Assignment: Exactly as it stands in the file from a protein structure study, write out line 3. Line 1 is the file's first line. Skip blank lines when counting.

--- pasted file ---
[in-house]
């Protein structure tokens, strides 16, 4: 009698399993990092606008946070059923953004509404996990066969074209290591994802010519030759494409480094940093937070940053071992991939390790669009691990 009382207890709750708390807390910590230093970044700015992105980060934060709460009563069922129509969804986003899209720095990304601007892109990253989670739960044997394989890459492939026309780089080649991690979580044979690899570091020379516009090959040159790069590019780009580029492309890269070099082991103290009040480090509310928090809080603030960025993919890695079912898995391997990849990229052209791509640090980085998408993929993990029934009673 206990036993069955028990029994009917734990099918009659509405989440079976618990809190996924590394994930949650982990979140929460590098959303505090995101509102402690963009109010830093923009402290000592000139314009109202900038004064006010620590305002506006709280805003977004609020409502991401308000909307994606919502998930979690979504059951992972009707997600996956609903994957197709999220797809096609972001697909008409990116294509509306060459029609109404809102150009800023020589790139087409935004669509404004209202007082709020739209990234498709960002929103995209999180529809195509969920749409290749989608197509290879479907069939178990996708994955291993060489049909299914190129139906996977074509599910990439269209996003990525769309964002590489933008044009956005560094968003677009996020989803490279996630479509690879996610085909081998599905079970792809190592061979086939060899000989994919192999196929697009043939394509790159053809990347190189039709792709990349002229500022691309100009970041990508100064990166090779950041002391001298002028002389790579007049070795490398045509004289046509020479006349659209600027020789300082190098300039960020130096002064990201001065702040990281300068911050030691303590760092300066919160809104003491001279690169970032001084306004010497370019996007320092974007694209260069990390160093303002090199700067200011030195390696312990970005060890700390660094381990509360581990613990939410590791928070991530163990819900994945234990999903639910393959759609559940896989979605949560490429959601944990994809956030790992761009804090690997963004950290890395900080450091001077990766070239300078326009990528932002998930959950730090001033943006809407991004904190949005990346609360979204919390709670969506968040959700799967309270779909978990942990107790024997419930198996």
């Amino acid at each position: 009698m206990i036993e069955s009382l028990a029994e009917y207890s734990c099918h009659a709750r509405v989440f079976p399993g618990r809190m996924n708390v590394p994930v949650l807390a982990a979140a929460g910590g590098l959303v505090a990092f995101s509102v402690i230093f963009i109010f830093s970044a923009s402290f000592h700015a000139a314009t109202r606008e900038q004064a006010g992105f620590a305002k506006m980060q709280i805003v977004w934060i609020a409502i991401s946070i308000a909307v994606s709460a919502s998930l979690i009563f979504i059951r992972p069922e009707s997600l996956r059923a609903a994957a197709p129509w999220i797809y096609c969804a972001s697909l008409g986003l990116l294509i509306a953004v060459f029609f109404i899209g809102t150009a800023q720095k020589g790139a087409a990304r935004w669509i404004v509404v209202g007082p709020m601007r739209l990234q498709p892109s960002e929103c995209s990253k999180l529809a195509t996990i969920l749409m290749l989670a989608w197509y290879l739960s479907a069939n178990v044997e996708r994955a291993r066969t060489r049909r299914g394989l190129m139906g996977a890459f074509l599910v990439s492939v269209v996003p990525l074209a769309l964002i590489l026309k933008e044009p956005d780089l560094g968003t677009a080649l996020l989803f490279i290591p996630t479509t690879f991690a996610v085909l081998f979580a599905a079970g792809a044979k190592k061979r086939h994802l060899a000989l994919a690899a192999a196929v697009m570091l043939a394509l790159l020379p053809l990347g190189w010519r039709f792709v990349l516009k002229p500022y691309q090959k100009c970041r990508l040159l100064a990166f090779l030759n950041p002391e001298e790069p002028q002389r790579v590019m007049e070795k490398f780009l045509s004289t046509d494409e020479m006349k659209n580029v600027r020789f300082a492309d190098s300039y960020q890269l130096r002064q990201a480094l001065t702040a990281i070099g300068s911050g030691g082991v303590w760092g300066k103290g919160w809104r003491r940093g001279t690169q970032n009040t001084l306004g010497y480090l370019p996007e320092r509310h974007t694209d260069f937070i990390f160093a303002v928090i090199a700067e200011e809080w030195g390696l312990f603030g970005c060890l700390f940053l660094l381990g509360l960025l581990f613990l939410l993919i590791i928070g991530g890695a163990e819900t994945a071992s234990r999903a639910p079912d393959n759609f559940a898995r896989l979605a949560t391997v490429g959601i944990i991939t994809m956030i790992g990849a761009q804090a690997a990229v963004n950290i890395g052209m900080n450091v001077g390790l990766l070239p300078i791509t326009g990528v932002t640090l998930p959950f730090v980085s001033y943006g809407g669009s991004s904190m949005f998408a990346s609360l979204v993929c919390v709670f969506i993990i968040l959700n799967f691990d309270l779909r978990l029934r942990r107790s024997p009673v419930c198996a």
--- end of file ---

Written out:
């Amino acid at each position: 009698m206990i036993e069955s009382l028990a029994e009917y207890s734990c099918h009659a709750r509405v989440f079976p399993g618990r809190m996924n708390v590394p994930v949650l807390a982990a979140a929460g910590g590098l959303v505090a990092f995101s509102v402690i230093f963009i109010f830093s970044a923009s402290f000592h700015a000139a314009t109202r606008e900038q004064a006010g992105f620590a305002k506006m980060q709280i805003v977004w934060i609020a409502i991401s946070i308000a909307v994606s709460a919502s998930l979690i009563f979504i059951r992972p069922e009707s997600l996956r059923a609903a994957a197709p129509w999220i797809y096609c969804a972001s697909l008409g986003l990116l294509i509306a953004v060459f029609f109404i899209g809102t150009a800023q720095k020589g790139a087409a990304r935004w669509i404004v509404v209202g007082p709020m601007r739209l990234q498709p892109s960002e929103c995209s990253k999180l529809a195509t996990i969920l749409m290749l989670a989608w197509y290879l739960s479907a069939n178990v044997e996708r994955a291993r066969t060489r049909r299914g394989l190129m139906g996977a890459f074509l599910v990439s492939v269209v996003p990525l074209a769309l964002i590489l026309k933008e044009p956005d780089l560094g968003t677009a080649l996020l989803f490279i290591p996630t479509t690879f991690a996610v085909l081998f979580a599905a079970g792809a044979k190592k061979r086939h994802l060899a000989l994919a690899a192999a196929v697009m570091l043939a394509l790159l020379p053809l990347g190189w010519r039709f792709v990349l516009k002229p500022y691309q090959k100009c970041r990508l040159l100064a990166f090779l030759n950041p002391e001298e790069p002028q002389r790579v590019m007049e070795k490398f780009l045509s004289t046509d494409e020479m006349k659209n580029v600027r020789f300082a492309d190098s300039y960020q890269l130096r002064q990201a480094l001065t702040a990281i070099g300068s911050g030691g082991v303590w760092g300066k103290g919160w809104r003491r940093g001279t690169q970032n009040t001084l306004g010497y480090l370019p996007e320092r509310h974007t694209d260069f937070i990390f160093a303002v928090i090199a700067e200011e809080w030195g390696l312990f603030g970005c060890l700390f940053l660094l381990g509360l960025l581990f613990l939410l993919i590791i928070g991530g890695a163990e819900t994945a071992s234990r999903a639910p079912d393959n759609f559940a898995r896989l979605a949560t391997v490429g959601i944990i991939t994809m956030i790992g990849a761009q804090a690997a990229v963004n950290i890395g052209m900080n450091v001077g390790l990766l070239p300078i791509t326009g990528v932002t640090l998930p959950f730090v980085s001033y943006g809407g669009s991004s904190m949005f998408a990346s609360l979204v993929c919390v709670f969506i993990i968040l959700n799967f691990d309270l779909r978990l029934r942990r107790s024997p009673v419930c198996a």